Review: Winter Passing
Zooey Deschanel is a NY bartender/actress living a life of sex, drugs, and probable self-loathing, until approached by book editor Amy Madigan with a request. She wants Deschanel to hand her a bunch of love letters written by her dead mother and father (the latter played by rather convincingly by Ed Harris), famed authors. This is a sore spot for Deschanel as mom recently killed herself and she’s estranged from Harris, but the money on offer is too good for her to refuse. So she heads home to find her father physically frail and a mentally unstable recluse, and he has acquired two boarders; The first is painfully meek and possibly intellectually-handicapped wannabe musician Will Ferrell, who is fiercely protective of Harris’ home (and who used to be in a Christian rock band, apparently). Secondly there is Amelia Warner, a former student and admirer of Harris’ who has now taken the position of nursemaid. Cynical, embittered Deschanel is initially ambivalent towards the weird but harmless Ferrell, but instantly accusatory towards the pretty, sweet-natured Warner, whom she accuses of sleeping with her father.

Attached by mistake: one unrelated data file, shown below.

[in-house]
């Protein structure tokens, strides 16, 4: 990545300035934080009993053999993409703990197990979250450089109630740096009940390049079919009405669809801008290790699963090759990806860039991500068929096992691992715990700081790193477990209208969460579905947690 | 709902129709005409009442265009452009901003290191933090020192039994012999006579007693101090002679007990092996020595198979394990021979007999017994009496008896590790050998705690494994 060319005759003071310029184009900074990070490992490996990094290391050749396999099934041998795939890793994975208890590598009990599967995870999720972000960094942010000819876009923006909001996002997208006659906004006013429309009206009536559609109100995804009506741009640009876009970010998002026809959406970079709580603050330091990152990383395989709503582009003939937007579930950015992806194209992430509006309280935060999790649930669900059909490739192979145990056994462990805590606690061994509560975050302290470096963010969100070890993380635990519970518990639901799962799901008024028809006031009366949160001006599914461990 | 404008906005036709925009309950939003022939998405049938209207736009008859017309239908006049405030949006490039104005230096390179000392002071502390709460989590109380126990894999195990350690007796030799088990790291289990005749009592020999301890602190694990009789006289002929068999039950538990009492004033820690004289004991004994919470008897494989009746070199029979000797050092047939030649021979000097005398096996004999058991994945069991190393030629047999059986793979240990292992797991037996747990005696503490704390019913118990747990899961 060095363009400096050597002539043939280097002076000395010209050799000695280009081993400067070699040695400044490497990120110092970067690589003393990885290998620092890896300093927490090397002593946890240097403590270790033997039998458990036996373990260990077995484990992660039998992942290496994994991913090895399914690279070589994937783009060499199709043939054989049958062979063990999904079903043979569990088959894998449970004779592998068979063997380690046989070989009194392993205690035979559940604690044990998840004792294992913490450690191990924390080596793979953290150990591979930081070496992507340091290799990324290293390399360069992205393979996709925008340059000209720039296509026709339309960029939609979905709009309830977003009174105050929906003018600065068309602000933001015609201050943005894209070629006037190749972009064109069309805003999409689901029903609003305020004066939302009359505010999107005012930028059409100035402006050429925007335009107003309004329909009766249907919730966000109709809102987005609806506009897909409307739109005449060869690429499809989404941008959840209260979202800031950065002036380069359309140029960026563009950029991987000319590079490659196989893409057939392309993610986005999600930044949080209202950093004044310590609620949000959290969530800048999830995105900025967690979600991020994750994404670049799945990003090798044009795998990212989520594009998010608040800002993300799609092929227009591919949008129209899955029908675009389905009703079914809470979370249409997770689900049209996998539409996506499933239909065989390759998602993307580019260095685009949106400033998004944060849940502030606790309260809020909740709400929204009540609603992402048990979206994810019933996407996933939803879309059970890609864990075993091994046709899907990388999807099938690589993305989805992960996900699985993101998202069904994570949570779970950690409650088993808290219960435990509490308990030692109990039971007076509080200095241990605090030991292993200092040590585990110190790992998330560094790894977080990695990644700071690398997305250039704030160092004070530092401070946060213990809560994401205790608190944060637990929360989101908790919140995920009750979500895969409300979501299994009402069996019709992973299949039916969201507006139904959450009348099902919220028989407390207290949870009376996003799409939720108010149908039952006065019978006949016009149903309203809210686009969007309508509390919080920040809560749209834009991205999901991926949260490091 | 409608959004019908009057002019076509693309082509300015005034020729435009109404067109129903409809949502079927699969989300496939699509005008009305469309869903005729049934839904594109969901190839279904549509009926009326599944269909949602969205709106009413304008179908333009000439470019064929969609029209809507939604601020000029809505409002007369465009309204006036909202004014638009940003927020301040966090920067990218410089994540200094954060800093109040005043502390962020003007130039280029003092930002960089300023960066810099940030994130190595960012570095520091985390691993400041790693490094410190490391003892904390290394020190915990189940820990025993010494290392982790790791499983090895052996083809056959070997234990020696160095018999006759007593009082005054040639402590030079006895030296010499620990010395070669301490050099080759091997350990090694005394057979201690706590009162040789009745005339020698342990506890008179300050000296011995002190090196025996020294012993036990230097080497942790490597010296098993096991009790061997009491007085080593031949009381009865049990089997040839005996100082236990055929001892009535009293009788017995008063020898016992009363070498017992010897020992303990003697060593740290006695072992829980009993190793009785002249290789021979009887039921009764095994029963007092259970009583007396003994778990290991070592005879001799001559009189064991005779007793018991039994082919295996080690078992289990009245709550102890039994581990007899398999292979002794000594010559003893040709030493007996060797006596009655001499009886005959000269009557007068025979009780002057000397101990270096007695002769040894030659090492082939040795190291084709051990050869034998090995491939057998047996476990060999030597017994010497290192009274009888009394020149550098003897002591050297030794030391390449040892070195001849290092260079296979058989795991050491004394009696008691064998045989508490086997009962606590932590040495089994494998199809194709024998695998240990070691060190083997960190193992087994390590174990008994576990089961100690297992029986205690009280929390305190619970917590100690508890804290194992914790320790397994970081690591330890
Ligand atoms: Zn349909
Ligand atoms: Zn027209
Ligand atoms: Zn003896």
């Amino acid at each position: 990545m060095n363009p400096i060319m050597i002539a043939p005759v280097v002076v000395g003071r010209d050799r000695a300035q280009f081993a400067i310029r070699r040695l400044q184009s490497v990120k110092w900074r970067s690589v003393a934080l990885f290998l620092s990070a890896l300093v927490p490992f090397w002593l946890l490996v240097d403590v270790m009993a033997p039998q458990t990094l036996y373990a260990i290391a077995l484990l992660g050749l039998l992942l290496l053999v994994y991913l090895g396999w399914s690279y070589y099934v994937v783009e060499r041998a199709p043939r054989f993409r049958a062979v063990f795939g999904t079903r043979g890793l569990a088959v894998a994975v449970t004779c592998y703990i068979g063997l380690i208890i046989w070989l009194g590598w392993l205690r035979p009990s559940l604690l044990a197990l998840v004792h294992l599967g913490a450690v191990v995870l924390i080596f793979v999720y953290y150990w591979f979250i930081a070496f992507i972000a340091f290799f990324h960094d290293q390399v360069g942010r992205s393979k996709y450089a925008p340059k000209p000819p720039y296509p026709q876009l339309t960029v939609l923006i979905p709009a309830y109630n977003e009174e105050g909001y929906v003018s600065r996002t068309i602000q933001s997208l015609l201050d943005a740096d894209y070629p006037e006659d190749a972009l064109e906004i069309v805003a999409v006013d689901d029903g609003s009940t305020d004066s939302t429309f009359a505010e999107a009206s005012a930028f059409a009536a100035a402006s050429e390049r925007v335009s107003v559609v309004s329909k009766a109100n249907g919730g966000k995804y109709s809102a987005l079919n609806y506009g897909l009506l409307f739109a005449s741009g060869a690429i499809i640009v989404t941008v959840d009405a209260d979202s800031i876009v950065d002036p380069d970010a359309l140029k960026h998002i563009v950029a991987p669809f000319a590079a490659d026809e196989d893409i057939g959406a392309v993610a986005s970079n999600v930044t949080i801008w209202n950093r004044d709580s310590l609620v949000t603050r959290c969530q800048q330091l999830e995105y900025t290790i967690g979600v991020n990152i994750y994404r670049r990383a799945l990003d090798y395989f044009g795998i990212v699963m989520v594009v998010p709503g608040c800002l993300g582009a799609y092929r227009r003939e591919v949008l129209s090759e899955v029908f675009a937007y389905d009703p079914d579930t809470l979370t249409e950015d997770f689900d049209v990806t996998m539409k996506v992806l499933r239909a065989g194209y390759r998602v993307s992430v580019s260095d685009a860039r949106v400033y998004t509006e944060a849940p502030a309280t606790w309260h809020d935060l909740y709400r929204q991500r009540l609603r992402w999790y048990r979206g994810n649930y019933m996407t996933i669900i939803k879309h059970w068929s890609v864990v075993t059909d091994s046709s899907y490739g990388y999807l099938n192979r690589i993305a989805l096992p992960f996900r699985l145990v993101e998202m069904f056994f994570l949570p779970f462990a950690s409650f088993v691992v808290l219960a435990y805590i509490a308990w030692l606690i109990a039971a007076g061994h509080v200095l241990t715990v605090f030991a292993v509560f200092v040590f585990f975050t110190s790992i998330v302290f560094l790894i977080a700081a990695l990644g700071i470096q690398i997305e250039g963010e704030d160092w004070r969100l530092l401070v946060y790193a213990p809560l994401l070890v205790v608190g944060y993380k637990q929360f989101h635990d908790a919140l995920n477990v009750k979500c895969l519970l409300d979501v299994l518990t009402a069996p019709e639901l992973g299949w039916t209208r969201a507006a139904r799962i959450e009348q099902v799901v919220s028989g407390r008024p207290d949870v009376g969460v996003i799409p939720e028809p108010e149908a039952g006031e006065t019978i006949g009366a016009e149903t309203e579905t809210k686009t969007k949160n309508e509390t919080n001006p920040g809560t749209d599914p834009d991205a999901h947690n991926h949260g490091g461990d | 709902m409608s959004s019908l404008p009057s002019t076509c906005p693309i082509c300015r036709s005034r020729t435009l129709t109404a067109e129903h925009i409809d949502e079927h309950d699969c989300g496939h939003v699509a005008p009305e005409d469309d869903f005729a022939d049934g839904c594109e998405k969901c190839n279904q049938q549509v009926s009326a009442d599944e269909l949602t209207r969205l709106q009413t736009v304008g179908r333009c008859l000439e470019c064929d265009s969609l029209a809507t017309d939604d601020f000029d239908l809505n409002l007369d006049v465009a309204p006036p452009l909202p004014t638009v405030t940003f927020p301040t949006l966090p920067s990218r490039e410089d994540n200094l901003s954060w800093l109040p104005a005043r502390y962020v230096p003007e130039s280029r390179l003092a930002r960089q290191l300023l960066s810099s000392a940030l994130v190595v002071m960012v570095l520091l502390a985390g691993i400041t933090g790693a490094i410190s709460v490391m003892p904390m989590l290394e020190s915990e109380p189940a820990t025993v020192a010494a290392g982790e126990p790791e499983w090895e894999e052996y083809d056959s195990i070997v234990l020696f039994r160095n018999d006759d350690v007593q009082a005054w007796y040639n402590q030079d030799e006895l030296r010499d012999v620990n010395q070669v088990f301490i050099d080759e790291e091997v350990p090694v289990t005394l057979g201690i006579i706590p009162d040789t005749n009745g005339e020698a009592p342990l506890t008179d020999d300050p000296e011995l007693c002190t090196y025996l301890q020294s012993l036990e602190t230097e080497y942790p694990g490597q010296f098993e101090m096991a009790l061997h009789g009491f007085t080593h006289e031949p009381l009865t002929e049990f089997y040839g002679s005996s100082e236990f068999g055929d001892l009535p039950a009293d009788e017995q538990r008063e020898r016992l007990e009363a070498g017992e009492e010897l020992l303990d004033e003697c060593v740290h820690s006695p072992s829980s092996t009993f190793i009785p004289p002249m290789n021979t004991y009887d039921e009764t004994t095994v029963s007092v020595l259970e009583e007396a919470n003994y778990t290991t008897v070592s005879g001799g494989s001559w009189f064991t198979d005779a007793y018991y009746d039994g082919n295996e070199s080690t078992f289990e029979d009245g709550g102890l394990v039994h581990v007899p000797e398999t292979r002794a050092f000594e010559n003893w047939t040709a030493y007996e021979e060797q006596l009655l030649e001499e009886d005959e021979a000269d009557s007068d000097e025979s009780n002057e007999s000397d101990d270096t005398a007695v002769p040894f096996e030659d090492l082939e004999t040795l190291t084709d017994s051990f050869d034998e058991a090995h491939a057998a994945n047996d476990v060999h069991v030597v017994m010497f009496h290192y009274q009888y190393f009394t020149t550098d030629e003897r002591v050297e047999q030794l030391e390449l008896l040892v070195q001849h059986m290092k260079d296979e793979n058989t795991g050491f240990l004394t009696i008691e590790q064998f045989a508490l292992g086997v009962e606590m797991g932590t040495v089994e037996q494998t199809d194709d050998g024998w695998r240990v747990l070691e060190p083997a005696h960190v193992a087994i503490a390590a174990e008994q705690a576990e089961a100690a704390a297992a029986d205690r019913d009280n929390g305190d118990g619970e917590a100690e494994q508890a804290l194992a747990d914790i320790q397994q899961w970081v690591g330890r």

If it weren’t for the paint-by-numbers story (troubled daughter visits estranged father- an unstable but brilliant writer living with two eccentrics, old wounds are brought up etc), this 2006 debut cinematic endeavour for playwright Adam Rapp would’ve been a winner. The cast is certainly tops, with Warner and particularly Ferrell (in a serio-comic role) surprisingly affecting, but the story simply isn’t original, and the lead character isn’t all that fun to be around, through no fault of Deschanel. The character is sarcastic, bitter, snorts coke, has reckless and aimless sex, and she occasionally self-mutilates. Sorry, but that just doesn’t interest me for a protagonist, I’m afraid.
Scripted by the director from his own two-act play, I’m sure some people will love it (it could be a cult item), but I’m just not one of them. I’d call it a slight failure, but an interesting one at least. There are some appealing qualities here, but with an unappealing lead character and a pretty clichéd story, my engagement here was somewhat limited and intermittent.